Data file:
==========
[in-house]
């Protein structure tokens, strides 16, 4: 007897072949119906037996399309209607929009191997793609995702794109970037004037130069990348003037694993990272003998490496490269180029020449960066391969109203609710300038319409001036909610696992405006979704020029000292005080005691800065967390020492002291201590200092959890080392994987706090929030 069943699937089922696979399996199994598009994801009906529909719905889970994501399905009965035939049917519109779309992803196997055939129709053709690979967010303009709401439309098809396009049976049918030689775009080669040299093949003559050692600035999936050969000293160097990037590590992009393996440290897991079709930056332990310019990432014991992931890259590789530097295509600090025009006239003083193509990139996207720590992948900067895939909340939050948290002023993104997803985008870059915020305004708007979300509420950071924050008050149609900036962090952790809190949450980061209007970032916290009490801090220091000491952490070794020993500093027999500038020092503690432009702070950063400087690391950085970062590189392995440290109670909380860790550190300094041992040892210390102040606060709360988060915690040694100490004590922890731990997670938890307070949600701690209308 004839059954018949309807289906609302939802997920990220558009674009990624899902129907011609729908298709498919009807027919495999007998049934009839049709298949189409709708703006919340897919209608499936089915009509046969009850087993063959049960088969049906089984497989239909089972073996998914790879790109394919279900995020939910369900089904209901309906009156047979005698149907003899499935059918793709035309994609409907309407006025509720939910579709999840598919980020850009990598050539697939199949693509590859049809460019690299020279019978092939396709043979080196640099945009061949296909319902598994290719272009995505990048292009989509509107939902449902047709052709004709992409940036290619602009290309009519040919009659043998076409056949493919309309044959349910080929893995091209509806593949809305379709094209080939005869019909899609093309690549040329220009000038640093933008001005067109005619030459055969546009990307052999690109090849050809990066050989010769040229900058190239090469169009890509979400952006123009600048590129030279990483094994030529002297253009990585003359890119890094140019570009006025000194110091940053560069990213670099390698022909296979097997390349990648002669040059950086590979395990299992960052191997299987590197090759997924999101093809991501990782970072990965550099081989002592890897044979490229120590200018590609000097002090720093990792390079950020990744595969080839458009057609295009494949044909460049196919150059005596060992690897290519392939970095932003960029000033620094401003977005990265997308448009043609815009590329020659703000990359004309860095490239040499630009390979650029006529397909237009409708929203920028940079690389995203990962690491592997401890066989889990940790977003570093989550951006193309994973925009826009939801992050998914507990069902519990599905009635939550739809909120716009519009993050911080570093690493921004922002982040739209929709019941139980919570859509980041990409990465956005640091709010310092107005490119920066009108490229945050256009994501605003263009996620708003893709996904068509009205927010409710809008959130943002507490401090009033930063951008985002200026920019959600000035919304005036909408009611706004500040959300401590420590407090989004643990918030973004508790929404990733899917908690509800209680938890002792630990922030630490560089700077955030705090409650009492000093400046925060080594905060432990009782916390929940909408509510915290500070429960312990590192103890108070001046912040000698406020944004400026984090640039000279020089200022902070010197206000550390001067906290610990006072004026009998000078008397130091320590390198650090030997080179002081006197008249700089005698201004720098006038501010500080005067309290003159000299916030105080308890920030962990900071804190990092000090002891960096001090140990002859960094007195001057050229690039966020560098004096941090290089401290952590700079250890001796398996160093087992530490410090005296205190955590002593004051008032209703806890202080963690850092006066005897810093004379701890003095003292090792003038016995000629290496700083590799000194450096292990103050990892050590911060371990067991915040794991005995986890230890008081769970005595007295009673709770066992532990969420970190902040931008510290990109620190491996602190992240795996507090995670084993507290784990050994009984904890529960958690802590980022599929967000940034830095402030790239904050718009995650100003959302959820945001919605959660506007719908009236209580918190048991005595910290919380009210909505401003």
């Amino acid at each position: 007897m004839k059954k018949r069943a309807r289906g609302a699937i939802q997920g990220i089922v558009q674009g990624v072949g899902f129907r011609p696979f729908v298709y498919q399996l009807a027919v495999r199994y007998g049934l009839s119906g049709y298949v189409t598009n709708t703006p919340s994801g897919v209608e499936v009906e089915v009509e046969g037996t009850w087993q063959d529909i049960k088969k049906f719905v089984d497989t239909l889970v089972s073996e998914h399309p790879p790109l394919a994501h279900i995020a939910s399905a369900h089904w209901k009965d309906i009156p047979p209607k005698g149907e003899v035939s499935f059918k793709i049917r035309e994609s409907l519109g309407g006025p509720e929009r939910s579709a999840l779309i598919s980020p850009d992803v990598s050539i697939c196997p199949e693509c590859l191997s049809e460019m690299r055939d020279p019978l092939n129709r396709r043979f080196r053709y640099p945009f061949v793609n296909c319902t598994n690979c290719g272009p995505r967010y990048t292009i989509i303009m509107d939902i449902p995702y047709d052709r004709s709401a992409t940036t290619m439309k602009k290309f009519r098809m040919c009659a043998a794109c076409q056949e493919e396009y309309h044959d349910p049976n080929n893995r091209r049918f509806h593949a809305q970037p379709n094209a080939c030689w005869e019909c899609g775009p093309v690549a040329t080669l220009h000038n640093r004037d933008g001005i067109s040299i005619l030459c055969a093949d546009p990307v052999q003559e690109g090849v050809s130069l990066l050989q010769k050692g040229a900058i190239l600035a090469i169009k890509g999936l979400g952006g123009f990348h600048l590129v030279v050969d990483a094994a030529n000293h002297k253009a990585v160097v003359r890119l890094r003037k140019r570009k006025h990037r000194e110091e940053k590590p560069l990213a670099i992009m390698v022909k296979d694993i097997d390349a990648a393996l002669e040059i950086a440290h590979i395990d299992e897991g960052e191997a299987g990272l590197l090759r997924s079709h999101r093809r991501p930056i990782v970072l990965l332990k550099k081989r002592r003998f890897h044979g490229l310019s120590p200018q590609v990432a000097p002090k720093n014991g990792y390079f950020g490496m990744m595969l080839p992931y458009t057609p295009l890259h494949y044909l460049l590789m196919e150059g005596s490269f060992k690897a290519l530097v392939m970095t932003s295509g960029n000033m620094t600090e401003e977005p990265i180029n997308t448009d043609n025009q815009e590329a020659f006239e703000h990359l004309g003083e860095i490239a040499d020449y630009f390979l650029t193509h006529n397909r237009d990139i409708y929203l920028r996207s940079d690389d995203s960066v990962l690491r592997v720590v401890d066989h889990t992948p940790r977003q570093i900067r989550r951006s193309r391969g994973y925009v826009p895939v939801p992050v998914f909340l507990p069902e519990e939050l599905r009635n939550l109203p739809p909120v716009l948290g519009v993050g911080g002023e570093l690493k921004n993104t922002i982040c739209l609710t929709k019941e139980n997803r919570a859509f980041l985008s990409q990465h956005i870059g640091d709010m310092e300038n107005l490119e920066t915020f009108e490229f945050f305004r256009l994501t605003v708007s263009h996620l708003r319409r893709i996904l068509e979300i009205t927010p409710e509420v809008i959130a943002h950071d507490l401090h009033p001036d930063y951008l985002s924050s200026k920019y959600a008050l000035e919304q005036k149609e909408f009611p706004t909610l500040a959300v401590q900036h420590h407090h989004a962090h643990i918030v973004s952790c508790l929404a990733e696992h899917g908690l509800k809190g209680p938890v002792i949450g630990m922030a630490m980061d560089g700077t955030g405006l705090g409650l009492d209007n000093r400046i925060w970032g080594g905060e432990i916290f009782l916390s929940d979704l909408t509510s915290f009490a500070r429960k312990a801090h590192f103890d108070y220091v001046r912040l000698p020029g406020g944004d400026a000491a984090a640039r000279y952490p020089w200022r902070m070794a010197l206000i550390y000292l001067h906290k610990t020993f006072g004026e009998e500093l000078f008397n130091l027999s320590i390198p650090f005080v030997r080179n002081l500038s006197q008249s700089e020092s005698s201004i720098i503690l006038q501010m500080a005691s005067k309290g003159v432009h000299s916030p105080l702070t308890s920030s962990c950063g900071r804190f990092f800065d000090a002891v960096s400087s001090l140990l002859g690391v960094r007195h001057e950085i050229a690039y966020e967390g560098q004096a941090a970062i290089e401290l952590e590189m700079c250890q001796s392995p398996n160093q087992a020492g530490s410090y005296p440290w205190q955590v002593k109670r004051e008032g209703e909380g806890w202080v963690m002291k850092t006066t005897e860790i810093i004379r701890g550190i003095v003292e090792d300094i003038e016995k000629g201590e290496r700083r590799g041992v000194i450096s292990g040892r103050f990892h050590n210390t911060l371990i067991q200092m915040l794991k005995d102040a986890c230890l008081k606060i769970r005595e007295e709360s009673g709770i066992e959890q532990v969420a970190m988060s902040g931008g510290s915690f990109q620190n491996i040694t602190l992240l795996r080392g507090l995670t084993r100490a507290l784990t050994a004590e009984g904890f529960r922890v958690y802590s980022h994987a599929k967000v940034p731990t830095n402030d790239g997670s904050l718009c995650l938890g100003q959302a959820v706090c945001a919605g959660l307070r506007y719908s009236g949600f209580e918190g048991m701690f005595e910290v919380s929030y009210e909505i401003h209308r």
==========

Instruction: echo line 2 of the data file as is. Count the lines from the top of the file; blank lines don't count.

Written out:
């Protein structure tokens, strides 16, 4: 007897072949119906037996399309209607929009191997793609995702794109970037004037130069990348003037694993990272003998490496490269180029020449960066391969109203609710300038319409001036909610696992405006979704020029000292005080005691800065967390020492002291201590200092959890080392994987706090929030 069943699937089922696979399996199994598009994801009906529909719905889970994501399905009965035939049917519109779309992803196997055939129709053709690979967010303009709401439309098809396009049976049918030689775009080669040299093949003559050692600035999936050969000293160097990037590590992009393996440290897991079709930056332990310019990432014991992931890259590789530097295509600090025009006239003083193509990139996207720590992948900067895939909340939050948290002023993104997803985008870059915020305004708007979300509420950071924050008050149609900036962090952790809190949450980061209007970032916290009490801090220091000491952490070794020993500093027999500038020092503690432009702070950063400087690391950085970062590189392995440290109670909380860790550190300094041992040892210390102040606060709360988060915690040694100490004590922890731990997670938890307070949600701690209308 004839059954018949309807289906609302939802997920990220558009674009990624899902129907011609729908298709498919009807027919495999007998049934009839049709298949189409709708703006919340897919209608499936089915009509046969009850087993063959049960088969049906089984497989239909089972073996998914790879790109394919279900995020939910369900089904209901309906009156047979005698149907003899499935059918793709035309994609409907309407006025509720939910579709999840598919980020850009990598050539697939199949693509590859049809460019690299020279019978092939396709043979080196640099945009061949296909319902598994290719272009995505990048292009989509509107939902449902047709052709004709992409940036290619602009290309009519040919009659043998076409056949493919309309044959349910080929893995091209509806593949809305379709094209080939005869019909899609093309690549040329220009000038640093933008001005067109005619030459055969546009990307052999690109090849050809990066050989010769040229900058190239090469169009890509979400952006123009600048590129030279990483094994030529002297253009990585003359890119890094140019570009006025000194110091940053560069990213670099390698022909296979097997390349990648002669040059950086590979395990299992960052191997299987590197090759997924999101093809991501990782970072990965550099081989002592890897044979490229120590200018590609000097002090720093990792390079950020990744595969080839458009057609295009494949044909460049196919150059005596060992690897290519392939970095932003960029000033620094401003977005990265997308448009043609815009590329020659703000990359004309860095490239040499630009390979650029006529397909237009409708929203920028940079690389995203990962690491592997401890066989889990940790977003570093989550951006193309994973925009826009939801992050998914507990069902519990599905009635939550739809909120716009519009993050911080570093690493921004922002982040739209929709019941139980919570859509980041990409990465956005640091709010310092107005490119920066009108490229945050256009994501605003263009996620708003893709996904068509009205927010409710809008959130943002507490401090009033930063951008985002200026920019959600000035919304005036909408009611706004500040959300401590420590407090989004643990918030973004508790929404990733899917908690509800209680938890002792630990922030630490560089700077955030705090409650009492000093400046925060080594905060432990009782916390929940909408509510915290500070429960312990590192103890108070001046912040000698406020944004400026984090640039000279020089200022902070010197206000550390001067906290610990006072004026009998000078008397130091320590390198650090030997080179002081006197008249700089005698201004720098006038501010500080005067309290003159000299916030105080308890920030962990900071804190990092000090002891960096001090140990002859960094007195001057050229690039966020560098004096941090290089401290952590700079250890001796398996160093087992530490410090005296205190955590002593004051008032209703806890202080963690850092006066005897810093004379701890003095003292090792003038016995000629290496700083590799000194450096292990103050990892050590911060371990067991915040794991005995986890230890008081769970005595007295009673709770066992532990969420970190902040931008510290990109620190491996602190992240795996507090995670084993507290784990050994009984904890529960958690802590980022599929967000940034830095402030790239904050718009995650100003959302959820945001919605959660506007719908009236209580918190048991005595910290919380009210909505401003």